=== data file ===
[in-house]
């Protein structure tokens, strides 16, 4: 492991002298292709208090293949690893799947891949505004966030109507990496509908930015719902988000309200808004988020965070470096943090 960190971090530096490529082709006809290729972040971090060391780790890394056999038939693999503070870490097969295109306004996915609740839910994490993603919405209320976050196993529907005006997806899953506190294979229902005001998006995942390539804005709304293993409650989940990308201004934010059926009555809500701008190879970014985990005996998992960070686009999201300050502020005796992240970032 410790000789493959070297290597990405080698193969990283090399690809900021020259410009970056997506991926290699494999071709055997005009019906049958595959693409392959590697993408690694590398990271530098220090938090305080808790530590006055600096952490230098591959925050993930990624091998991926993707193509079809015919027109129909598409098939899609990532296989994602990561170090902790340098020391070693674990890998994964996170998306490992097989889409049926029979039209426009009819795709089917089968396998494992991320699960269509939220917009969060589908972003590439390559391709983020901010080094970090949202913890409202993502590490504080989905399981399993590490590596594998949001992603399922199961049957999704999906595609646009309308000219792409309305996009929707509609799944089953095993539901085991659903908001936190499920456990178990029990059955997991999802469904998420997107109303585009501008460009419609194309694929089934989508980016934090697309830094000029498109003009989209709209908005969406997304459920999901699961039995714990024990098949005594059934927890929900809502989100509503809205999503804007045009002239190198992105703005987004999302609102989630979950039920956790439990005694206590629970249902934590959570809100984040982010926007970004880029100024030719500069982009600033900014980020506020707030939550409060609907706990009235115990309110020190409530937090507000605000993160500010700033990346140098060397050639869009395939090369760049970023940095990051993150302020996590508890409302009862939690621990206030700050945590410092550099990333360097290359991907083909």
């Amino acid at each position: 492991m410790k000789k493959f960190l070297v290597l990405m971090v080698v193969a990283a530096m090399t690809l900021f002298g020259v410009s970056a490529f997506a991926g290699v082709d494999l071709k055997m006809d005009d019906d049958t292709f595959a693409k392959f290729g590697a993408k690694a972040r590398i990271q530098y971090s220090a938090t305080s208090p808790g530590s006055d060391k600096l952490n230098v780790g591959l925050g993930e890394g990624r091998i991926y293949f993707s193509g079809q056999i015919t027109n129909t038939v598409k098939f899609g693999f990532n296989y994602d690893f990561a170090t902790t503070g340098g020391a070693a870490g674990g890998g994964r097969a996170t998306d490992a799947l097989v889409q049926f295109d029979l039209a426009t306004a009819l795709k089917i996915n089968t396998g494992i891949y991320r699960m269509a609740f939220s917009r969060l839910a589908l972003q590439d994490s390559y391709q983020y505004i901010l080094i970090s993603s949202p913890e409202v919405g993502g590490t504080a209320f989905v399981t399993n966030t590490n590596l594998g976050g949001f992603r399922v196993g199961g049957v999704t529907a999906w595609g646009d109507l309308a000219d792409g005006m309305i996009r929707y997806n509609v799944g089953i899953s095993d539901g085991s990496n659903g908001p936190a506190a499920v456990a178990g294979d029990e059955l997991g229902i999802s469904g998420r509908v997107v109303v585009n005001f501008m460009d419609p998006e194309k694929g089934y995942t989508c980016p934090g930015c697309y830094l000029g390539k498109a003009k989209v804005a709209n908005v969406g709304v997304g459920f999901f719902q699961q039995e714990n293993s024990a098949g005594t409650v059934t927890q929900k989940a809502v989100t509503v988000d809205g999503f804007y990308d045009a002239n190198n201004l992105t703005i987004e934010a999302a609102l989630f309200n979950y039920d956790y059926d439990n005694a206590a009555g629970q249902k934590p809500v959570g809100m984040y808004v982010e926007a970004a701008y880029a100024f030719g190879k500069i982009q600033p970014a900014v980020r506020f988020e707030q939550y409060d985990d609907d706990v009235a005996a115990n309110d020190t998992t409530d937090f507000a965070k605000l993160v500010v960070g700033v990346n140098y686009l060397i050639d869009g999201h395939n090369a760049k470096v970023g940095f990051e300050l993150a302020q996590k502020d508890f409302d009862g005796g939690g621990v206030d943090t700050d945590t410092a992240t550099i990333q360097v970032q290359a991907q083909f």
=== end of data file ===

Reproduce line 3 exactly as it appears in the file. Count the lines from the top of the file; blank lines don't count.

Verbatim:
């Amino acid at each position: 492991m410790k000789k493959f960190l070297v290597l990405m971090v080698v193969a990283a530096m090399t690809l900021f002298g020259v410009s970056a490529f997506a991926g290699v082709d494999l071709k055997m006809d005009d019906d049958t292709f595959a693409k392959f290729g590697a993408k690694a972040r590398i990271q530098y971090s220090a938090t305080s208090p808790g530590s006055d060391k600096l952490n230098v780790g591959l925050g993930e890394g990624r091998i991926y293949f993707s193509g079809q056999i015919t027109n129909t038939v598409k098939f899609g693999f990532n296989y994602d690893f990561a170090t902790t503070g340098g020391a070693a870490g674990g890998g994964r097969a996170t998306d490992a799947l097989v889409q049926f295109d029979l039209a426009t306004a009819l795709k089917i996915n089968t396998g494992i891949y991320r699960m269509a609740f939220s917009r969060l839910a589908l972003q590439d994490s390559y391709q983020y505004i901010l080094i970090s993603s949202p913890e409202v919405g993502g590490t504080a209320f989905v399981t399993n966030t590490n590596l594998g976050g949001f992603r399922v196993g199961g049957v999704t529907a999906w595609g646009d109507l309308a000219d792409g005006m309305i996009r929707y997806n509609v799944g089953i899953s095993d539901g085991s990496n659903g908001p936190a506190a499920v456990a178990g294979d029990e059955l997991g229902i999802s469904g998420r509908v997107v109303v585009n005001f501008m460009d419609p998006e194309k694929g089934y995942t989508c980016p934090g930015c697309y830094l000029g390539k498109a003009k989209v804005a709209n908005v969406g709304v997304g459920f999901f719902q699961q039995e714990n293993s024990a098949g005594t409650v059934t927890q929900k989940a809502v989100t509503v988000d809205g999503f804007y990308d045009a002239n190198n201004l992105t703005i987004e934010a999302a609102l989630f309200n979950y039920d956790y059926d439990n005694a206590a009555g629970q249902k934590p809500v959570g809100m984040y808004v982010e926007a970004a701008y880029a100024f030719g190879k500069i982009q600033p970014a900014v980020r506020f988020e707030q939550y409060d985990d609907d706990v009235a005996a115990n309110d020190t998992t409530d937090f507000a965070k605000l993160v500010v960070g700033v990346n140098y686009l060397i050639d869009g999201h395939n090369a760049k470096v970023g940095f990051e300050l993150a302020q996590k502020d508890f409302d009862g005796g939690g621990v206030d943090t700050d945590t410092a992240t550099i990333q360097v970032q290359a991907q083909f």